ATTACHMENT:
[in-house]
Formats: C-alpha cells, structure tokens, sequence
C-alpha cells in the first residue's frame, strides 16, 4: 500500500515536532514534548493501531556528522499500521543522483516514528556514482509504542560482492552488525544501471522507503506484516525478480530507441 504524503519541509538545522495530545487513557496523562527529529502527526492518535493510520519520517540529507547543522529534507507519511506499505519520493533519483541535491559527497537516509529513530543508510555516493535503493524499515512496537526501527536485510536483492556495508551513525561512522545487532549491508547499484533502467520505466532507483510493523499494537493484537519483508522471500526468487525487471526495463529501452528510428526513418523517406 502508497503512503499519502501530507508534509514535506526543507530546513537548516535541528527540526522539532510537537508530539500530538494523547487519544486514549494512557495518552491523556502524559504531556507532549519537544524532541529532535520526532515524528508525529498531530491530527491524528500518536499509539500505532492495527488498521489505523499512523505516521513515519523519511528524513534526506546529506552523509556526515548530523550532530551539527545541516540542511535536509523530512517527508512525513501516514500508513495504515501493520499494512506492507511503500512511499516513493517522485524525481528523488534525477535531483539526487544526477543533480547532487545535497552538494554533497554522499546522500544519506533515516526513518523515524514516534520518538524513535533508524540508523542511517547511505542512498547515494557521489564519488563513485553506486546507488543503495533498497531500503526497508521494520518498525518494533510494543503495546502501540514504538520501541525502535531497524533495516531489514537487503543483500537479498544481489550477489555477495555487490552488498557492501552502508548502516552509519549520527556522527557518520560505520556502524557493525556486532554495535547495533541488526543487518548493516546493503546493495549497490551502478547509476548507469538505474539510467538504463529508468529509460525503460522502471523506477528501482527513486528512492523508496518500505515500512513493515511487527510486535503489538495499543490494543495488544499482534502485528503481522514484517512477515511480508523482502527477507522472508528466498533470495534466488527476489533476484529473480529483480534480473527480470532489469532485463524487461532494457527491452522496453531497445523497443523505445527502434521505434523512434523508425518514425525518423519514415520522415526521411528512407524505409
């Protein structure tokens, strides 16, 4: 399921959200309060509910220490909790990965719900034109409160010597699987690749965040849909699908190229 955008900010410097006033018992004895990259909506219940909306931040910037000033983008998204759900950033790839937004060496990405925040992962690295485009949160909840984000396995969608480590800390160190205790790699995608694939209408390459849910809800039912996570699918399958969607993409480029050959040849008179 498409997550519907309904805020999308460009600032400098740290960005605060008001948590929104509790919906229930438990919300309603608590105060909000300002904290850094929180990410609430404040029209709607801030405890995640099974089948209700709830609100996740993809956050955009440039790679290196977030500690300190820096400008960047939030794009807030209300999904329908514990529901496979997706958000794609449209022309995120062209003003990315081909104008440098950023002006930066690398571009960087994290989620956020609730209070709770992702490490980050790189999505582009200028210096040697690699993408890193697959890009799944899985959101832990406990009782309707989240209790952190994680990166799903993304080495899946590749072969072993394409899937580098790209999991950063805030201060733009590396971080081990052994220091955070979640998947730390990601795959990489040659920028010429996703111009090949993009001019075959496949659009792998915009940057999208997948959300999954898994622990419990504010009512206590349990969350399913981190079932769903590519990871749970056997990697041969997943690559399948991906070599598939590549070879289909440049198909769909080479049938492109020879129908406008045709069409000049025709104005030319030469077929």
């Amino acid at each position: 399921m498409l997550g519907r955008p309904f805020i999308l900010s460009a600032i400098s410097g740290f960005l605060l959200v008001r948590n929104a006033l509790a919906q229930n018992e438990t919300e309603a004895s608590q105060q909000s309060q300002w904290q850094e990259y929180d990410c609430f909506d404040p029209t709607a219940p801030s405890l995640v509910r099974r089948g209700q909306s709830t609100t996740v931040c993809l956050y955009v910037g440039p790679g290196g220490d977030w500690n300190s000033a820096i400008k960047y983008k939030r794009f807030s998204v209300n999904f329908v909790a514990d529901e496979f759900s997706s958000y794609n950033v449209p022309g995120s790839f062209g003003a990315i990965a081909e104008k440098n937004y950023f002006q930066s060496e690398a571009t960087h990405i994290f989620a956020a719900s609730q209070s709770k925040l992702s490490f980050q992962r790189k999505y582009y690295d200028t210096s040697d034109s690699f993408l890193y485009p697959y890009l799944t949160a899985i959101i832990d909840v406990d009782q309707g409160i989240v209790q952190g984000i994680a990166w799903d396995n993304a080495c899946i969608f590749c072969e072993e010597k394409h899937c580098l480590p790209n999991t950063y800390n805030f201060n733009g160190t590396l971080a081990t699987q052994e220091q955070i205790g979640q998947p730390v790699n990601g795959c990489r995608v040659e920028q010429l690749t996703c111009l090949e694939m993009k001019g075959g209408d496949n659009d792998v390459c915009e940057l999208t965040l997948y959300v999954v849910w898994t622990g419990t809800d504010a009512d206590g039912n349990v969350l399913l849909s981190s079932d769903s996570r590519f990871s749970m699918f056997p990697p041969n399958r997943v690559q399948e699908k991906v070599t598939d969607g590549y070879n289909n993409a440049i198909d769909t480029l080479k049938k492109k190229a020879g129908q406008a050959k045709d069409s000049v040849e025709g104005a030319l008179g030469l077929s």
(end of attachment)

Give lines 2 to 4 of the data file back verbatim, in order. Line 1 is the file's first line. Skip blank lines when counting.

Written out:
Formats: C-alpha cells, structure tokens, sequence
C-alpha cells in the first residue's frame, strides 16, 4: 500500500515536532514534548493501531556528522499500521543522483516514528556514482509504542560482492552488525544501471522507503506484516525478480530507441 504524503519541509538545522495530545487513557496523562527529529502527526492518535493510520519520517540529507547543522529534507507519511506499505519520493533519483541535491559527497537516509529513530543508510555516493535503493524499515512496537526501527536485510536483492556495508551513525561512522545487532549491508547499484533502467520505466532507483510493523499494537493484537519483508522471500526468487525487471526495463529501452528510428526513418523517406 502508497503512503499519502501530507508534509514535506526543507530546513537548516535541528527540526522539532510537537508530539500530538494523547487519544486514549494512557495518552491523556502524559504531556507532549519537544524532541529532535520526532515524528508525529498531530491530527491524528500518536499509539500505532492495527488498521489505523499512523505516521513515519523519511528524513534526506546529506552523509556526515548530523550532530551539527545541516540542511535536509523530512517527508512525513501516514500508513495504515501493520499494512506492507511503500512511499516513493517522485524525481528523488534525477535531483539526487544526477543533480547532487545535497552538494554533497554522499546522500544519506533515516526513518523515524514516534520518538524513535533508524540508523542511517547511505542512498547515494557521489564519488563513485553506486546507488543503495533498497531500503526497508521494520518498525518494533510494543503495546502501540514504538520501541525502535531497524533495516531489514537487503543483500537479498544481489550477489555477495555487490552488498557492501552502508548502516552509519549520527556522527557518520560505520556502524557493525556486532554495535547495533541488526543487518548493516546493503546493495549497490551502478547509476548507469538505474539510467538504463529508468529509460525503460522502471523506477528501482527513486528512492523508496518500505515500512513493515511487527510486535503489538495499543490494543495488544499482534502485528503481522514484517512477515511480508523482502527477507522472508528466498533470495534466488527476489533476484529473480529483480534480473527480470532489469532485463524487461532494457527491452522496453531497445523497443523505445527502434521505434523512434523508425518514425525518423519514415520522415526521411528512407524505409
């Protein structure tokens, strides 16, 4: 399921959200309060509910220490909790990965719900034109409160010597699987690749965040849909699908190229 955008900010410097006033018992004895990259909506219940909306931040910037000033983008998204759900950033790839937004060496990405925040992962690295485009949160909840984000396995969608480590800390160190205790790699995608694939209408390459849910809800039912996570699918399958969607993409480029050959040849008179 498409997550519907309904805020999308460009600032400098740290960005605060008001948590929104509790919906229930438990919300309603608590105060909000300002904290850094929180990410609430404040029209709607801030405890995640099974089948209700709830609100996740993809956050955009440039790679290196977030500690300190820096400008960047939030794009807030209300999904329908514990529901496979997706958000794609449209022309995120062209003003990315081909104008440098950023002006930066690398571009960087994290989620956020609730209070709770992702490490980050790189999505582009200028210096040697690699993408890193697959890009799944899985959101832990406990009782309707989240209790952190994680990166799903993304080495899946590749072969072993394409899937580098790209999991950063805030201060733009590396971080081990052994220091955070979640998947730390990601795959990489040659920028010429996703111009090949993009001019075959496949659009792998915009940057999208997948959300999954898994622990419990504010009512206590349990969350399913981190079932769903590519990871749970056997990697041969997943690559399948991906070599598939590549070879289909440049198909769909080479049938492109020879129908406008045709069409000049025709104005030319030469077929």